Programmed Aging Theory Information Aging Theory Glossary


The following are definitions for terms used on this web site:

Active aging theory

Aging theory in which aging is the pro-active result of an evolved life span management or regulation system – same as adaptive aging.

Adaptive aging theory

Aging theory proposing that aging or other organism feature that purposely limits life span evolved because a limited life span creates group, kin, or evolvability benefit.

Antagonistic pleiotropy

Aging theory c 1957 in which an unknown individually beneficial trait incurs aging as an unavoidable side-effect due to pleiotropy.

Digital Genetics Study of information (digital data) aspects of inheritance mechanisms and implications for evolutionary mechanics.

Disposable soma theory

Aging theory c 1975 in which aging is an unavoidable side-effect of some trait that benefits reproduction.

Evolutionary mechanics

Mechanisms whereby evolutionary process operates e.g. natural selection.

Evolvability theory

Evolutionary mechanics theory c 1995 in which an organism’s capacity for evolution is a factor in the evolution process and benefit to evolvability can offset individual disadvantage.

Gene-oriented theory

Evolutionary mechanics theory c 1975 in which benefit to gene propagation can compensate for individual disadvantage.

Group selection

Evolutionary mechanics theory c 1962 in which group benefit can compensate for individual disadvantage.

Individual benefit

A benefit to the survival or reproductive ability of an individual organism or its direct descendents – required by traditional mechanics -- specifically excludes group, kin, evolvability, or gene-oriented benefit.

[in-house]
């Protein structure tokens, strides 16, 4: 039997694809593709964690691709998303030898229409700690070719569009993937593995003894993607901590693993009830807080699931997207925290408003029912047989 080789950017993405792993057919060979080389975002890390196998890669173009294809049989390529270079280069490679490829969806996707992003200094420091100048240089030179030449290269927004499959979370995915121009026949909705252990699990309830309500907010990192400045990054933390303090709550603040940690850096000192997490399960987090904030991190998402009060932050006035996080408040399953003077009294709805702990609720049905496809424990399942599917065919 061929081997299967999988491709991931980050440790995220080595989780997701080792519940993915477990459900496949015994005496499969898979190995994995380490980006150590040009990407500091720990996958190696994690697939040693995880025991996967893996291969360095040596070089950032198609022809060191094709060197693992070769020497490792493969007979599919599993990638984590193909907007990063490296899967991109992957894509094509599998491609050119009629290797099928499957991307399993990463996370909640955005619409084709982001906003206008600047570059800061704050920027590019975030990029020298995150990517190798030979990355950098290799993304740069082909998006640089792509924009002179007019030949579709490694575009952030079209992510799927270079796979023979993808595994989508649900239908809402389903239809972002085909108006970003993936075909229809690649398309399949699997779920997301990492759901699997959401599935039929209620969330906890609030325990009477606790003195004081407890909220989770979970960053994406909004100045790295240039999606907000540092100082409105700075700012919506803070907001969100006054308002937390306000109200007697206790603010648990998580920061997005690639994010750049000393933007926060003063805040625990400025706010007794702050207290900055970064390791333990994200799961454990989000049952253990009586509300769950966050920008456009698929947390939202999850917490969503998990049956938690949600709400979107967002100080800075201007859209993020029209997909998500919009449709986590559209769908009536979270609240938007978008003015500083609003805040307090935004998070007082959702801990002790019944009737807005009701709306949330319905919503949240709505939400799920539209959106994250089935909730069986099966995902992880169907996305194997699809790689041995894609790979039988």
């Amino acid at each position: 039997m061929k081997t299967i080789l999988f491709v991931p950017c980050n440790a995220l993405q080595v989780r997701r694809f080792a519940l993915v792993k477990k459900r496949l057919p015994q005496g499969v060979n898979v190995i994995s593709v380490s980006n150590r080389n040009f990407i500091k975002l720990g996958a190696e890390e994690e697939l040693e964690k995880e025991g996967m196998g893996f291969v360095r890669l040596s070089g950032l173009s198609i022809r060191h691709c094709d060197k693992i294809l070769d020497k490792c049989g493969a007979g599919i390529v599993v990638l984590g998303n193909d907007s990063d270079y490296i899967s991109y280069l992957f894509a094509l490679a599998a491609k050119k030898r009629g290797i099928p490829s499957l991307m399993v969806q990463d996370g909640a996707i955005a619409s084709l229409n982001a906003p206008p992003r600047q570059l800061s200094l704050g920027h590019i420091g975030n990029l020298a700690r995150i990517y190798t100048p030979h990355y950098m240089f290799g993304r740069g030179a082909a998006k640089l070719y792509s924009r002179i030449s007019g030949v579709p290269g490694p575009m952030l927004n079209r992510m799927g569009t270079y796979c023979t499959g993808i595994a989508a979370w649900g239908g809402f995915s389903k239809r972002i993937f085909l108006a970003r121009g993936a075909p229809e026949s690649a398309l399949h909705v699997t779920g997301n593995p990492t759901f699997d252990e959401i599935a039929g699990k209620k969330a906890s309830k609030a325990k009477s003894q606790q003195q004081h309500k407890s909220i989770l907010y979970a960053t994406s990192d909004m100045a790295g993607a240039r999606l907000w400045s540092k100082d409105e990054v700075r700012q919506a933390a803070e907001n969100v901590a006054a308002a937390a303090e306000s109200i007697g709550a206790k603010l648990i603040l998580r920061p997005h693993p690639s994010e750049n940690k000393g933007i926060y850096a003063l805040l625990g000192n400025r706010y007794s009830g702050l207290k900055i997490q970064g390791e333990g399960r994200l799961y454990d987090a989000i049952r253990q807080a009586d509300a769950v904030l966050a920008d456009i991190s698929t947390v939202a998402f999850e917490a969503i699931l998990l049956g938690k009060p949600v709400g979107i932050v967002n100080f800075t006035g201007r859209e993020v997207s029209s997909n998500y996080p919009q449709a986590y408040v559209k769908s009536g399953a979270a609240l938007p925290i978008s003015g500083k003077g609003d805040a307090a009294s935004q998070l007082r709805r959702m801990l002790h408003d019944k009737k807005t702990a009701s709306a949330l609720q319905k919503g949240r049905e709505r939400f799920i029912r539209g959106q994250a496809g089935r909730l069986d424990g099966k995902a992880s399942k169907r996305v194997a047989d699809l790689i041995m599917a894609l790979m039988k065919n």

Kin selection

Evolutionary mechanics theory c 1964 in which benefit to close relatives can compensate for individual disadvantage.

Medawar’s hypothesis

Theory c 1952 that evolutionary disadvantage of aging or otherwise limited life span declines following age at which an organism is first capable of reproducing.

Modern Synthesis

Evolutionary mechanics theory c 1945 similar to neo-Darwinism.

Mutation accumulation

Theory c 1952 in which aging results from many adverse mutations all of which only cause significant adverse effects in late life.


Evolutionary mechanics theory c 1945 in which natural selection entirely defines evolution process; requires evolved traits to have individual benefit.


Inherited physical and behavioral characteristics of an organism.


Situation in which a single gene controls multiple phenotypic traits.

Programmed aging

Same as adaptive aging – aging is purposely genetically programmed.

Traditional mechanics

Evolutionary mechanisms as defined by pre-1962 evolutionary mechanics theory i.e. neo-Darwinism or Modern Synthesis.

Unavoidable side-effect

Situation in which the evolution process is unable to accomplish a particular beneficial function without incurring an adverse side-effect e.g. aging.

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